My experience in my own training program, “Homeopathy Through Simplicity: The Objective Observer Course,” has shown that the approach I describe is reliable, reproducible, and accessible to students, new and old. In the evaluation of live cases in class, there is a high level of unanimity in characteristic symptom recognition, rubric selection, and remedy choice. The highly positive results in the vast majority of cases seen in class after the remedy is taken is a testimony to the efficacy and utility of this method of learning. It also demonstrates that is it possible to train students in what they truly need to know, not just in the mind, but also in the heart, in order to attain proficiency as practicing homeopaths.
These reproducible and satisfying results can be achieved without emphasizing the impossible task of mastering vast segments of our ever-expanding materia medica or all the new systems of philosophy and method being taught world-wide. There is, in fact, minimal emphasis on extensive memorization and rote learning. It only take is a willingness to establish a solid foundation in the basics of Hahnemann’s teachings and to gradually refine and perfect one’s own self as an instrument for the high art and science of objective observation. This is not theoretical work, but one achieved on the ground, in the practical clinical setting of working with live cases.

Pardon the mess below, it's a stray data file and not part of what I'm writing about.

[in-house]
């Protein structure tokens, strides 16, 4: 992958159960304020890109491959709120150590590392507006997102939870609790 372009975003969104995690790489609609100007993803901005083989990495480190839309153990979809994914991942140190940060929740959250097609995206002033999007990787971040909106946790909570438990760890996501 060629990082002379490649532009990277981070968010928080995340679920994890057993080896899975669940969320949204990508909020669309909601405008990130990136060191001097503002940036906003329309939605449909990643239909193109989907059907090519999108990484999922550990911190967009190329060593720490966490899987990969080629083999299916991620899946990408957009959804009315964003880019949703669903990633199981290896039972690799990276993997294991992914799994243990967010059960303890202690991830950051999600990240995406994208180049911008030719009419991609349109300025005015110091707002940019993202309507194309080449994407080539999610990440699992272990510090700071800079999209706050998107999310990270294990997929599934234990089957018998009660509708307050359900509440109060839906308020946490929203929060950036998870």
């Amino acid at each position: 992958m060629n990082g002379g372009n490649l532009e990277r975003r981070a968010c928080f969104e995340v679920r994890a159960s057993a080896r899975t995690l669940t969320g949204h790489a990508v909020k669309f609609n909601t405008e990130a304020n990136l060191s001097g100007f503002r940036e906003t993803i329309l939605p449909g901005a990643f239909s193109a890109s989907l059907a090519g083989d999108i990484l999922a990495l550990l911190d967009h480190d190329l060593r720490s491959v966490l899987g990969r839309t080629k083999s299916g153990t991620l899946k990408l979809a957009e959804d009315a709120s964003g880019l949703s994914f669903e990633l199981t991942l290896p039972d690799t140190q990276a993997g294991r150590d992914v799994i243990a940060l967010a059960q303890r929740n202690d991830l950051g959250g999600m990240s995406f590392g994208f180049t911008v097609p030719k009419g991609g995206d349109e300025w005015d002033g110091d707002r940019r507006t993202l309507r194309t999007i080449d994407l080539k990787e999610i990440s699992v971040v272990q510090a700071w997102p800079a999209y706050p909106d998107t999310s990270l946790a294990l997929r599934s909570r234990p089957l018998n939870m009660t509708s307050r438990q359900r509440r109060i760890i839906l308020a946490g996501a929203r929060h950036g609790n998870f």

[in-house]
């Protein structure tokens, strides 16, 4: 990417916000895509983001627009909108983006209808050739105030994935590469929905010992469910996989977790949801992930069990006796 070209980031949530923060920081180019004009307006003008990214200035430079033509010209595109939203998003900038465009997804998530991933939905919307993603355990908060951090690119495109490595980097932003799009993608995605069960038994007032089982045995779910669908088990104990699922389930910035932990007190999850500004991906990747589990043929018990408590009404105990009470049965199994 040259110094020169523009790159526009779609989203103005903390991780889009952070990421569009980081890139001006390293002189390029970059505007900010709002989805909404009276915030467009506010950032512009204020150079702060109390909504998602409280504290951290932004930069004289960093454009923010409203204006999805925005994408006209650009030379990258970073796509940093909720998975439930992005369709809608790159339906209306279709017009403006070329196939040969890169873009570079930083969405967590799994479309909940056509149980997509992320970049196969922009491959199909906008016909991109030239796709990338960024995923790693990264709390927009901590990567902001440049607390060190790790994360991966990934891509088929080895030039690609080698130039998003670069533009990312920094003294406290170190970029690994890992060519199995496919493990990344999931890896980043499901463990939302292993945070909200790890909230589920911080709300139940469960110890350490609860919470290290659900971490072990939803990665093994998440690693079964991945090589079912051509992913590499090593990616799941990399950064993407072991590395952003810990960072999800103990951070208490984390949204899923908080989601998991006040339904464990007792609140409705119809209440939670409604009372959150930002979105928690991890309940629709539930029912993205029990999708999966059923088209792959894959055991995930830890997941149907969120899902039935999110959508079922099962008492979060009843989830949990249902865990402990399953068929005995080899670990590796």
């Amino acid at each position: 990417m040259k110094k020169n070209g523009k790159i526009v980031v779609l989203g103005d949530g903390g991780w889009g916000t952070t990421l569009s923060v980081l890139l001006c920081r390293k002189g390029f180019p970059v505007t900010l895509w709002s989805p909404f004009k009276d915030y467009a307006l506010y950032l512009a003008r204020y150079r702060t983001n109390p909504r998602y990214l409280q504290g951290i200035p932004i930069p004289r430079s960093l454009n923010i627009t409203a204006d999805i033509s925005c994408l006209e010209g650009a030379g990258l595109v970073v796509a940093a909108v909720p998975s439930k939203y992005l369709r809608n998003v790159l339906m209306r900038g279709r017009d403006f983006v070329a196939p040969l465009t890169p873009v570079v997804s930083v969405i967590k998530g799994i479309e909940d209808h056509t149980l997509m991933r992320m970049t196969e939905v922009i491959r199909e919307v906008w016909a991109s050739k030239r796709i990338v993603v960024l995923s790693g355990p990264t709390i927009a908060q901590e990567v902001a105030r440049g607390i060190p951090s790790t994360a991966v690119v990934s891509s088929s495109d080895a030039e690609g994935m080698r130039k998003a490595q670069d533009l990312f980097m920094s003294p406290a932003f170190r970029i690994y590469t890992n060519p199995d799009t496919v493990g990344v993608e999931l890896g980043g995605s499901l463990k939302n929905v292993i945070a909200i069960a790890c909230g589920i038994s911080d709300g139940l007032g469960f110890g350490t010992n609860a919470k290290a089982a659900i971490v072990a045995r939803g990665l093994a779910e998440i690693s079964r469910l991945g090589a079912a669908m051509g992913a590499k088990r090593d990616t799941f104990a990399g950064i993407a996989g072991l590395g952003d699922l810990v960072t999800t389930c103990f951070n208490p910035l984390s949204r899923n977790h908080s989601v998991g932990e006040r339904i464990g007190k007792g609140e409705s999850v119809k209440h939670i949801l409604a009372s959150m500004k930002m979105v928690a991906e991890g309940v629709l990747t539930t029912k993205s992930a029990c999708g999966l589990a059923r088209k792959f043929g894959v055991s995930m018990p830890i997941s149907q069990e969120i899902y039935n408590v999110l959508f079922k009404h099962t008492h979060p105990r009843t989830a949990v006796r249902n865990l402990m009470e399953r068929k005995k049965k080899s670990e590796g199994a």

Learning to be objective observers, which requires both mind and heart, is the most vital, powerful, and effective tool a student of homeopathy can develop and acquire. It also carries the potential to bring the deepest satisfaction and sense of connection with our patients and our work. Many methods and systems of thought teach us means to heal symptoms at various levels of illness. However, if we wish to attain Hahnemann’s highest ideal of cure, as described in Aphorism 9, so that:
“The reasoning spirit who inhabits the organism can thus freely use this healthy living instrument to reach the lofty goal of human existence,”
then we must endeavor and work conscientiously and tirelessly toward a refinement of self. Through the gradual perfection of the perceptive functions of mind and heart, the true faculty of objective observation emerges and becomes fully operational.
While there is no shortcut to mastery in any field or discipline, this path of learning to be an objective observer is certainly one that will help the motivated student arrive at eventual mastery, directly, inexorably, and with assurance. In my experience, you, the homeopath, are the most important tool in the toolbox, trumping all others by leaps and bounds.
Douglas Falkner, MD, MHom is the founder of The Falkner School for Homeopathy and the chief instructor for its practitioner training program, “Homeopathy Through Simplicity: The Objective Observer Course.” Formerly working as a hospital-based Emergency Medicine attending physician, Dr. Falkner combines his extensive conventional medical knowledge with his deeply rooted understanding of the homeopathic healing art. He maintains a busy clinical practice in homeopathy in Ashland, Oregon, and offers phone consultations nationally and internationally. He is currently enrolling students in his next three year practitioner training program.